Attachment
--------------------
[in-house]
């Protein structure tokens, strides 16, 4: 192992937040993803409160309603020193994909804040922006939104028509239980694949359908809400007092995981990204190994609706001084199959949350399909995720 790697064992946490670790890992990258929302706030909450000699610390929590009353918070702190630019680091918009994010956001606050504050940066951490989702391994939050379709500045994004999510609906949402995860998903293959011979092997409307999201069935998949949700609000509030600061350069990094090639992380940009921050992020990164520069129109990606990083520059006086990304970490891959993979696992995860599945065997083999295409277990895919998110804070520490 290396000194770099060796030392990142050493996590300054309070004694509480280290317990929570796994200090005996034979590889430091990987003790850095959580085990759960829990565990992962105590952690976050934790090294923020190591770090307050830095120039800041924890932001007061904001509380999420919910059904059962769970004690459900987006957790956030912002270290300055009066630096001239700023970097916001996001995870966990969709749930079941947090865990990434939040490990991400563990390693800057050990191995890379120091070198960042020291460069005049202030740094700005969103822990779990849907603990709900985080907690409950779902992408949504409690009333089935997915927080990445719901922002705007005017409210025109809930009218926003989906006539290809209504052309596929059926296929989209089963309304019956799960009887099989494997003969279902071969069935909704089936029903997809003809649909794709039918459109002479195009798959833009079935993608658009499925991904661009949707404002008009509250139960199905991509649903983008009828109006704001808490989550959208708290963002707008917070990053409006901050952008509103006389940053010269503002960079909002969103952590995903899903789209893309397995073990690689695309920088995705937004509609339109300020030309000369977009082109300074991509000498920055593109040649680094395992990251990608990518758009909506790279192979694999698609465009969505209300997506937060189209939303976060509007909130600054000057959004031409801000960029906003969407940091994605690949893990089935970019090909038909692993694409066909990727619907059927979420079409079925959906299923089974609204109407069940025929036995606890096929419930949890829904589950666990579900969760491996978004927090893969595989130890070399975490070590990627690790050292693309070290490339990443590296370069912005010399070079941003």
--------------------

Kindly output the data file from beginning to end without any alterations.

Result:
[in-house]
């Protein structure tokens, strides 16, 4: 192992937040993803409160309603020193994909804040922006939104028509239980694949359908809400007092995981990204190994609706001084199959949350399909995720 790697064992946490670790890992990258929302706030909450000699610390929590009353918070702190630019680091918009994010956001606050504050940066951490989702391994939050379709500045994004999510609906949402995860998903293959011979092997409307999201069935998949949700609000509030600061350069990094090639992380940009921050992020990164520069129109990606990083520059006086990304970490891959993979696992995860599945065997083999295409277990895919998110804070520490 290396000194770099060796030392990142050493996590300054309070004694509480280290317990929570796994200090005996034979590889430091990987003790850095959580085990759960829990565990992962105590952690976050934790090294923020190591770090307050830095120039800041924890932001007061904001509380999420919910059904059962769970004690459900987006957790956030912002270290300055009066630096001239700023970097916001996001995870966990969709749930079941947090865990990434939040490990991400563990390693800057050990191995890379120091070198960042020291460069005049202030740094700005969103822990779990849907603990709900985080907690409950779902992408949504409690009333089935997915927080990445719901922002705007005017409210025109809930009218926003989906006539290809209504052309596929059926296929989209089963309304019956799960009887099989494997003969279902071969069935909704089936029903997809003809649909794709039918459109002479195009798959833009079935993608658009499925991904661009949707404002008009509250139960199905991509649903983008009828109006704001808490989550959208708290963002707008917070990053409006901050952008509103006389940053010269503002960079909002969103952590995903899903789209893309397995073990690689695309920088995705937004509609339109300020030309000369977009082109300074991509000498920055593109040649680094395992990251990608990518758009909506790279192979694999698609465009969505209300997506937060189209939303976060509007909130600054000057959004031409801000960029906003969407940091994605690949893990089935970019090909038909692993694409066909990727619907059927979420079409079925959906299923089974609204109407069940025929036995606890096929419930949890829904589950666990579900969760491996978004927090893969595989130890070399975490070590990627690790050292693309070290490339990443590296370069912005010399070079941003």